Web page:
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My son is in kindergarten and spends half of his day learning in English and half in Chinese at one of the oldest Chinese immersion programs in the country. I didn’t think twice about entering the lottery for admission—in fact, it’s a large part of the reason I left New York City and moved across the country to Portland, Oregon, where 10 percent of public school students are enrolled in immersion programs.
Parents regularly ask me if immersion is right for their child. I almost unequivocally say yes—years of research show that immersion language programs give children a leg up academically—this applies regardless of the socio-economic or ethnic background of a child. Students at “below average levels of academic ability” have been shown to succeed in immersion programs and will learn the second language better. Not to mention that speaking a second language is a distinct advantage when seeking a job and can result in higher pay. Of course, every child is different and there are circumstances where immersion may not the best option.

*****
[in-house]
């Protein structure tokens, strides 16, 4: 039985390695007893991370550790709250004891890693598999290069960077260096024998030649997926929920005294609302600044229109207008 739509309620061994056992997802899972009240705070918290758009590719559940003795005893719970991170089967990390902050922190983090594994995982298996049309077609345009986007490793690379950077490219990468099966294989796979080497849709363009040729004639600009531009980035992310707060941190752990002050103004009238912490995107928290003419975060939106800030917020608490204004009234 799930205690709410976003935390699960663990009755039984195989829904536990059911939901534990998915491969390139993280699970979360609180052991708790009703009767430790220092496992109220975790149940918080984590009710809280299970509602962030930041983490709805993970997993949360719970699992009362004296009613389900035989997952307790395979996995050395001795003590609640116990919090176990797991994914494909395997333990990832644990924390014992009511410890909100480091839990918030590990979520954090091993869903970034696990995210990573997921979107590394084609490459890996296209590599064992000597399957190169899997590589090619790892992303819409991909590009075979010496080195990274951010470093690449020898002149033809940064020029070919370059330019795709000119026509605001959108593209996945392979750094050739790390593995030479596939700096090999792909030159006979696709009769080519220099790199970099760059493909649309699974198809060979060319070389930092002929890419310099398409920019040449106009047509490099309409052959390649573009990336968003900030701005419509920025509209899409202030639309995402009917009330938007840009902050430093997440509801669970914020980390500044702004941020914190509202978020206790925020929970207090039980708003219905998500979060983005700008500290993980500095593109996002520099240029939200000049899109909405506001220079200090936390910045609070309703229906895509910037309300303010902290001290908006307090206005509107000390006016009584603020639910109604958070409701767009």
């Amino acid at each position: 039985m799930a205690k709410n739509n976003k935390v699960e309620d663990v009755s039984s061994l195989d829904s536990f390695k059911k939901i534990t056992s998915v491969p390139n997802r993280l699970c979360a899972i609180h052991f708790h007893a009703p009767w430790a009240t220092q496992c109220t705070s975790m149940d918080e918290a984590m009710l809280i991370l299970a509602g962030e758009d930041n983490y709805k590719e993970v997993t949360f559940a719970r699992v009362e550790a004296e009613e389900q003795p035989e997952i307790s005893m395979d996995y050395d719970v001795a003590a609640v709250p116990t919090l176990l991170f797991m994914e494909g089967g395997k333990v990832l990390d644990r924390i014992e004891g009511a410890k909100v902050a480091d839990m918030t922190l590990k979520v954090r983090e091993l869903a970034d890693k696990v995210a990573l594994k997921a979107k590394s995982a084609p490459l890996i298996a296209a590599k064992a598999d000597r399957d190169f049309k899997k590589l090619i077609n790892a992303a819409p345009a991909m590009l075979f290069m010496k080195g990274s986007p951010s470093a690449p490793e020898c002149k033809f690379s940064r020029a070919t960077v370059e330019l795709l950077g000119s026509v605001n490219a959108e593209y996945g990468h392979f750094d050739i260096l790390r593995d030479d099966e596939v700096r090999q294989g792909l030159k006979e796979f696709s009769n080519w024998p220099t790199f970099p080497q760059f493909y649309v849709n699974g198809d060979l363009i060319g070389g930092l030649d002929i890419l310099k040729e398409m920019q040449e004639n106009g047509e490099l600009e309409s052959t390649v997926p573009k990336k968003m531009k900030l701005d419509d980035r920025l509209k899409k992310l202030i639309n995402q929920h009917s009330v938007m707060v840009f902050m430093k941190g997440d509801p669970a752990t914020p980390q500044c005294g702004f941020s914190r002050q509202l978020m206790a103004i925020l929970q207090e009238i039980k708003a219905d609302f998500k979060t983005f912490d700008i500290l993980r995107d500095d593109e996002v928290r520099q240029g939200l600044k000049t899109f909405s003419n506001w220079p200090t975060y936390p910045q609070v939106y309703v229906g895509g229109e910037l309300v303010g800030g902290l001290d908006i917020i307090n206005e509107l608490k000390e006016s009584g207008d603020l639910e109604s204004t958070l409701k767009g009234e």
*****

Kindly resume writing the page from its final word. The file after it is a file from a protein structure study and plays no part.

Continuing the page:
Here are some of the common questions parents have about immersion and the answers I give:
Is it true that language immersion is better for their brains?
This is always the first question I get and the answer is ‘yes.’ There are years of research showing that the brains of bilingual people have better executive function, which is what allows you to focus on problem solving, moving between tasks, and recalling words and information. All are keys to being successful in life.
Even though there is some recent disagreement about this benefit to brain development (it is a difficult subject to research and the trials and results are not always consistent), there are plenty of other advantages to learning a second language.
Will my child be confused?